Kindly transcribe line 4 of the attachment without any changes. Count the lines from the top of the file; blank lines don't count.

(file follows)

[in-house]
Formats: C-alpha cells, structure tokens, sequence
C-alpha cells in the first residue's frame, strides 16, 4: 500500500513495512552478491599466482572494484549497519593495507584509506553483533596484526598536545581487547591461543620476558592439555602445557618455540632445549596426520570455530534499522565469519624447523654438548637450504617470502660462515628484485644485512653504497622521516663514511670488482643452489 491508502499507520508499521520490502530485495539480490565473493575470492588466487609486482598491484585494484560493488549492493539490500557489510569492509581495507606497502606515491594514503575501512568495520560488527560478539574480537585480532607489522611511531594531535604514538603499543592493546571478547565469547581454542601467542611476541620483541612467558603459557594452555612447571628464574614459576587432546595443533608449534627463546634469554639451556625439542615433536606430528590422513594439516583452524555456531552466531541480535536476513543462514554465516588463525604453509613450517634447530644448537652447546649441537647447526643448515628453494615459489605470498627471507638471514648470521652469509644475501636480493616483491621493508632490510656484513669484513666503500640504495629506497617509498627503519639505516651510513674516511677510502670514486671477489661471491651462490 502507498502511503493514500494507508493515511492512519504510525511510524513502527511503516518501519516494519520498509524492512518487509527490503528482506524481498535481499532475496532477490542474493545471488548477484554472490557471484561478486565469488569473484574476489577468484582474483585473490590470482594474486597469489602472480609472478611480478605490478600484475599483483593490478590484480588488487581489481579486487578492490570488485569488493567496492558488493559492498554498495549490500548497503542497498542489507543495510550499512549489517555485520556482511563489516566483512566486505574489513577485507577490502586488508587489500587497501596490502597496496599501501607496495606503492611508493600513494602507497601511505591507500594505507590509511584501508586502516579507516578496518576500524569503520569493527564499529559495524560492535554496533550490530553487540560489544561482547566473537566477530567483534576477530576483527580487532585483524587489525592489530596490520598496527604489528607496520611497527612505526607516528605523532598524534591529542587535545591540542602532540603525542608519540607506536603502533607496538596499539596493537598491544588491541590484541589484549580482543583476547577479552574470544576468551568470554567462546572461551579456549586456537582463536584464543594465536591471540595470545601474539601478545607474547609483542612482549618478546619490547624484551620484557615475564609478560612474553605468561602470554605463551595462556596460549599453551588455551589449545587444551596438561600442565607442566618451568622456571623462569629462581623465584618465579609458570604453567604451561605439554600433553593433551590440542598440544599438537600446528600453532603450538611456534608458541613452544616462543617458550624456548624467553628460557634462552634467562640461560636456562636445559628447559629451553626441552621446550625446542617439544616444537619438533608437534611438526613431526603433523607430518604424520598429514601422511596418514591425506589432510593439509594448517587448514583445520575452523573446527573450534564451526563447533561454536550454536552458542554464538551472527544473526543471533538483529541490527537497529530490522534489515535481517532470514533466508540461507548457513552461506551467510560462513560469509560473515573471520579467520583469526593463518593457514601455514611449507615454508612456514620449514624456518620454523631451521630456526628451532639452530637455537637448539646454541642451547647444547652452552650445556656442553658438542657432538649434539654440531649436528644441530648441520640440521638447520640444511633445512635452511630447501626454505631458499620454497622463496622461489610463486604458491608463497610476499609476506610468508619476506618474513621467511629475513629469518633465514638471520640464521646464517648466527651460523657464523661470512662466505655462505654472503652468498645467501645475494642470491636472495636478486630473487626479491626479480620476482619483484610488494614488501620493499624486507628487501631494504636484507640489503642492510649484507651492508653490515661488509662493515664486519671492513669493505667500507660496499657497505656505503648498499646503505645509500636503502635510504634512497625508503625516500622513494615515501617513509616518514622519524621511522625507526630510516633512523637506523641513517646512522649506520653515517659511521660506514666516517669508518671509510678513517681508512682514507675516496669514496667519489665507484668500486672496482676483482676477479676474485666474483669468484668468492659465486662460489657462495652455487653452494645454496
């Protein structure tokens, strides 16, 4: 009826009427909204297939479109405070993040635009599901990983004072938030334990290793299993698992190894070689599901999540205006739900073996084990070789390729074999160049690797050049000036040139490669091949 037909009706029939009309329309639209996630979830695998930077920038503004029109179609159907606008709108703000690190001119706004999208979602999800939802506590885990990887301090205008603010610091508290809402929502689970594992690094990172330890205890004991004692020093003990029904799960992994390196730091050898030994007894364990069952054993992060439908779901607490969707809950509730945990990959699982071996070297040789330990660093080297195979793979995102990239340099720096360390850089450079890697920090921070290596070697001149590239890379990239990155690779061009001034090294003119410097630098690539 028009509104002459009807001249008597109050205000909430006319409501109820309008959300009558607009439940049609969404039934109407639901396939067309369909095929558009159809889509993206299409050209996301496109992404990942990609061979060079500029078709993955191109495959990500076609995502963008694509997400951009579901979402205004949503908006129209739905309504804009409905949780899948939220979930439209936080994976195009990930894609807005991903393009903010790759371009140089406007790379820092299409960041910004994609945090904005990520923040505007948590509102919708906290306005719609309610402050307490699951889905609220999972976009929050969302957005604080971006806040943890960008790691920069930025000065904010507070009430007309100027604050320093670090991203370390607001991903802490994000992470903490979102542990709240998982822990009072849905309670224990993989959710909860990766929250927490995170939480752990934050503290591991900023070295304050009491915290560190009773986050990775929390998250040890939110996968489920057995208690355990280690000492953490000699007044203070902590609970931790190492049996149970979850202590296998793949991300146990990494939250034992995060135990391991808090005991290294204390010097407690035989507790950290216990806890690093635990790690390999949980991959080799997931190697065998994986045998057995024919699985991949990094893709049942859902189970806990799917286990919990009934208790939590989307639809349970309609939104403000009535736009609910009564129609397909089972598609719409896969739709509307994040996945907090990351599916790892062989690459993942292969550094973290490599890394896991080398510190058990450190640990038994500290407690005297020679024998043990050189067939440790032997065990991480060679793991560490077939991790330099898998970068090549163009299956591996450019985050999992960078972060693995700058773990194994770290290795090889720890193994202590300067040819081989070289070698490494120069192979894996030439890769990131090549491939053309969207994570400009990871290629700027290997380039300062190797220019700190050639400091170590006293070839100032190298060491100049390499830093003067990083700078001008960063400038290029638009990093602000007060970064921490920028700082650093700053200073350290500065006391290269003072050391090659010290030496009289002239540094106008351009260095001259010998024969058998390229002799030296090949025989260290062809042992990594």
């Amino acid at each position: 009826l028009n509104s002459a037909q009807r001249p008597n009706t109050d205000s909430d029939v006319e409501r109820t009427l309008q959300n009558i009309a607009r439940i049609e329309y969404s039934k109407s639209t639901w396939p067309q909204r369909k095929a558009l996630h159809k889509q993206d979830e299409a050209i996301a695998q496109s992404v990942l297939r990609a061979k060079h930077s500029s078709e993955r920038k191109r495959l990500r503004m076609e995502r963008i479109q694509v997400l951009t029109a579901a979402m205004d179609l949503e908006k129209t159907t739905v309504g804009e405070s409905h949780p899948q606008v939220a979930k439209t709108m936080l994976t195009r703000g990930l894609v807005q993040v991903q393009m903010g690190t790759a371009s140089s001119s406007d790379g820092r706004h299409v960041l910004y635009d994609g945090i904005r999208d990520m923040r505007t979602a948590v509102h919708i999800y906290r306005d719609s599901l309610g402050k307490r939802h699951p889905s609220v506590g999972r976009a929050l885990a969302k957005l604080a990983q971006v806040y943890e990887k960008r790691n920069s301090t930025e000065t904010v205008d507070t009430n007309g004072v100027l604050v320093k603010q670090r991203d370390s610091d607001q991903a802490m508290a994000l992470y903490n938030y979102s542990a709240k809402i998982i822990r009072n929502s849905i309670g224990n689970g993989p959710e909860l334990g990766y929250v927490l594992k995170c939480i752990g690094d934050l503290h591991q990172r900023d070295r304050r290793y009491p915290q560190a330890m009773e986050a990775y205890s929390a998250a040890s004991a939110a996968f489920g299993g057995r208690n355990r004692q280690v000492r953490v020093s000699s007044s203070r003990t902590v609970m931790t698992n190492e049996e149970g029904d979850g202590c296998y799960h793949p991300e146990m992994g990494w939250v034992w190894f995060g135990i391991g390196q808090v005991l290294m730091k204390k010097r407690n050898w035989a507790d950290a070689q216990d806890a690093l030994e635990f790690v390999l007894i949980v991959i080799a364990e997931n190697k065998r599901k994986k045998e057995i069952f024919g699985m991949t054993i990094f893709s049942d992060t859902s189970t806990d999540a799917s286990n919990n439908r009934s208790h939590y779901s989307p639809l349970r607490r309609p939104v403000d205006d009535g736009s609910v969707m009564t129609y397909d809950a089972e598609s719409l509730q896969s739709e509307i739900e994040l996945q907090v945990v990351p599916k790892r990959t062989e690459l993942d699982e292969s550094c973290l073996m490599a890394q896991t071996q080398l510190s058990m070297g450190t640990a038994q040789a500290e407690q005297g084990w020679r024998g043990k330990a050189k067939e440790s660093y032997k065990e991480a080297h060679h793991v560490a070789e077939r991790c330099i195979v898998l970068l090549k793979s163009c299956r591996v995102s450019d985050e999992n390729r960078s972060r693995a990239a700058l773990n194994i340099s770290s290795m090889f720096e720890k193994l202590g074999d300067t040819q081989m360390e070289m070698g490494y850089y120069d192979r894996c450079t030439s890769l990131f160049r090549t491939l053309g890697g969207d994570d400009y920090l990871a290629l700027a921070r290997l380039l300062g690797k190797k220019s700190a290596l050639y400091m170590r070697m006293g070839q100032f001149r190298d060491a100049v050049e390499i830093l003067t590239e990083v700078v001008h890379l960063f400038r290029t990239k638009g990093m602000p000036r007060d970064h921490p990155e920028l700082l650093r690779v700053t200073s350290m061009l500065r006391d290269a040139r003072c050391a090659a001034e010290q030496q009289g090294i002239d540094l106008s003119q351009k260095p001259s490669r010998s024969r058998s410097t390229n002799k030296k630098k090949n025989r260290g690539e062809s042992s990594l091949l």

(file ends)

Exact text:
């Protein structure tokens, strides 16, 4: 009826009427909204297939479109405070993040635009599901990983004072938030334990290793299993698992190894070689599901999540205006739900073996084990070789390729074999160049690797050049000036040139490669091949 037909009706029939009309329309639209996630979830695998930077920038503004029109179609159907606008709108703000690190001119706004999208979602999800939802506590885990990887301090205008603010610091508290809402929502689970594992690094990172330890205890004991004692020093003990029904799960992994390196730091050898030994007894364990069952054993992060439908779901607490969707809950509730945990990959699982071996070297040789330990660093080297195979793979995102990239340099720096360390850089450079890697920090921070290596070697001149590239890379990239990155690779061009001034090294003119410097630098690539 028009509104002459009807001249008597109050205000909430006319409501109820309008959300009558607009439940049609969404039934109407639901396939067309369909095929558009159809889509993206299409050209996301496109992404990942990609061979060079500029078709993955191109495959990500076609995502963008694509997400951009579901979402205004949503908006129209739905309504804009409905949780899948939220979930439209936080994976195009990930894609807005991903393009903010790759371009140089406007790379820092299409960041910004994609945090904005990520923040505007948590509102919708906290306005719609309610402050307490699951889905609220999972976009929050969302957005604080971006806040943890960008790691920069930025000065904010507070009430007309100027604050320093670090991203370390607001991903802490994000992470903490979102542990709240998982822990009072849905309670224990993989959710909860990766929250927490995170939480752990934050503290591991900023070295304050009491915290560190009773986050990775929390998250040890939110996968489920057995208690355990280690000492953490000699007044203070902590609970931790190492049996149970979850202590296998793949991300146990990494939250034992995060135990391991808090005991290294204390010097407690035989507790950290216990806890690093635990790690390999949980991959080799997931190697065998994986045998057995024919699985991949990094893709049942859902189970806990799917286990919990009934208790939590989307639809349970309609939104403000009535736009609910009564129609397909089972598609719409896969739709509307994040996945907090990351599916790892062989690459993942292969550094973290490599890394896991080398510190058990450190640990038994500290407690005297020679024998043990050189067939440790032997065990991480060679793991560490077939991790330099898998970068090549163009299956591996450019985050999992960078972060693995700058773990194994770290290795090889720890193994202590300067040819081989070289070698490494120069192979894996030439890769990131090549491939053309969207994570400009990871290629700027290997380039300062190797220019700190050639400091170590006293070839100032190298060491100049390499830093003067990083700078001008960063400038290029638009990093602000007060970064921490920028700082650093700053200073350290500065006391290269003072050391090659010290030496009289002239540094106008351009260095001259010998024969058998390229002799030296090949025989260290062809042992990594």